deep restorative sleep is keySound familiar?  Fibro fog is a very real problem in those with fibromyalgia, and I have found that the first thing that needs to be fixed is the problem with sleep.  Most of my patients come to me with sleep disturbances (trouble falling or staying asleep, sleeping too much, excess daytime sleepiness, etc.).  Poor quality sleep reduces the intensity of many of the symptoms.  Restorative sleep is vital for life and health.  It is when we restore our body’s natural chemical and hormonal make-up.  Without enough restorative sleep, your body is not able to fully recuperate, and that, as you well know, will lead to further deterioration.

While there may not be a cure as yet for fibromyalgia and the physical and psychological distress it causes, there is absolutely a way to reverse and reduce your symptoms.

If you have any questions regarding this post, or any others on my site, I host a FREE call-in conference each Tuesday night, where I will answer one-on-one questions for people who are looking for alternative treatment methods or have any questions about my posts and recommendations.  Join me this Tuesday at 8 p.m. EST, 7 p.m. CST, 6 p.m., and 5 p.m. PST.  If you haven’t already done so, you can register for the free talk by visiting:  http://EndFibroNow.com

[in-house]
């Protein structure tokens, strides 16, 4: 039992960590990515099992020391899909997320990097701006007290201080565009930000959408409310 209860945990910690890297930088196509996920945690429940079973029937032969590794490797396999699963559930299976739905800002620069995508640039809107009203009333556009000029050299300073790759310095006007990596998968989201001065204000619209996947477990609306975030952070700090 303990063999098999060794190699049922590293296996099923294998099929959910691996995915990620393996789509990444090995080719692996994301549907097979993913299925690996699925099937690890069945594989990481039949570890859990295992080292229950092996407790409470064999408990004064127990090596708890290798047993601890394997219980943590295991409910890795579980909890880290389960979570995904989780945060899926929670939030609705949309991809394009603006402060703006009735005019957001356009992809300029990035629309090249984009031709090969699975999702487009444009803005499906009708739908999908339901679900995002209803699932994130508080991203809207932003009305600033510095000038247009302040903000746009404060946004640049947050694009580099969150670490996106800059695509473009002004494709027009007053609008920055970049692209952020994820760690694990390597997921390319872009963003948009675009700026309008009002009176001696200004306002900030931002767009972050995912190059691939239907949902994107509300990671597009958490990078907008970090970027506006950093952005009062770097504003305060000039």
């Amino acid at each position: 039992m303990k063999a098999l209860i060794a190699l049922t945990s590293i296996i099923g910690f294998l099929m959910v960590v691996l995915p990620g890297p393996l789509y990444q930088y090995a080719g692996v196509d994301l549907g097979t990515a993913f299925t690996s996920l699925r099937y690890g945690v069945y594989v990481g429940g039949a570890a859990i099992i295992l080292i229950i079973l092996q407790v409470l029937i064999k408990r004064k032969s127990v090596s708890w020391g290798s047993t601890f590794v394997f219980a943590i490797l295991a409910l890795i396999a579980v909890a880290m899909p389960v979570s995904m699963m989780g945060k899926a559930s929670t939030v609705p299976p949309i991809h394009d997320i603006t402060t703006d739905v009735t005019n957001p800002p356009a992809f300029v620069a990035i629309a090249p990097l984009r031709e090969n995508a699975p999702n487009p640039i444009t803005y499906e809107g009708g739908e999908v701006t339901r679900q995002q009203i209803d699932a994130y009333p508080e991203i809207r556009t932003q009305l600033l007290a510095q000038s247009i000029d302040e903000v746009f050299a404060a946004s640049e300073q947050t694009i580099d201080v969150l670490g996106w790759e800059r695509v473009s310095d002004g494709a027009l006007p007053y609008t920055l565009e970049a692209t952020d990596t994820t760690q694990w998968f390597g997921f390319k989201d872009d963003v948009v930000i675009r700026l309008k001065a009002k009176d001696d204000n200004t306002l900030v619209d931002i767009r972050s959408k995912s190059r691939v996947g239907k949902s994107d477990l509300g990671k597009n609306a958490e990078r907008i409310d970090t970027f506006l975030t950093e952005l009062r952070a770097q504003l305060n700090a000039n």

I look forward to answering any questions you may have.

10 replies
  1. Arlene Caissie
    Arlene Caissie says:

    I am very excited yo hear conference call. I have been DX. Since 2000 at 50yrs. old. By Dr. MICHAEL
    KOHEN, a Rumatologist, and works with Fibromayalga.
    In Daytona Beach, Florida. I was also Dx. With Systemic Lupus, I had positive Ana test, but afterI
    Had a DNA done, and was told, I didn’t have Lupus.
    So very anxious, to see how this works out.
    Looking forward, till Tues. Than you, for taking me on. Respectfully, Caissie.

    Reply
  2. karla
    karla says:

    I appreciated your article about cognitive impairment in fibro patients, as I have had fibro for several years. A request, please: Make the type of your articles darker and larger. It would make for easier reading for those of us with fibro. It’s very difficult to read such light type. I had to enlarge it several times over. Thank you.

    Reply
  3. Crystal
    Crystal says:

    I suffer from fibro and sjogrens syndrome and also ADHD. I only sleep 3 to 6 hours a night. What advice could you give to help me rest and maybe not hurt so bad?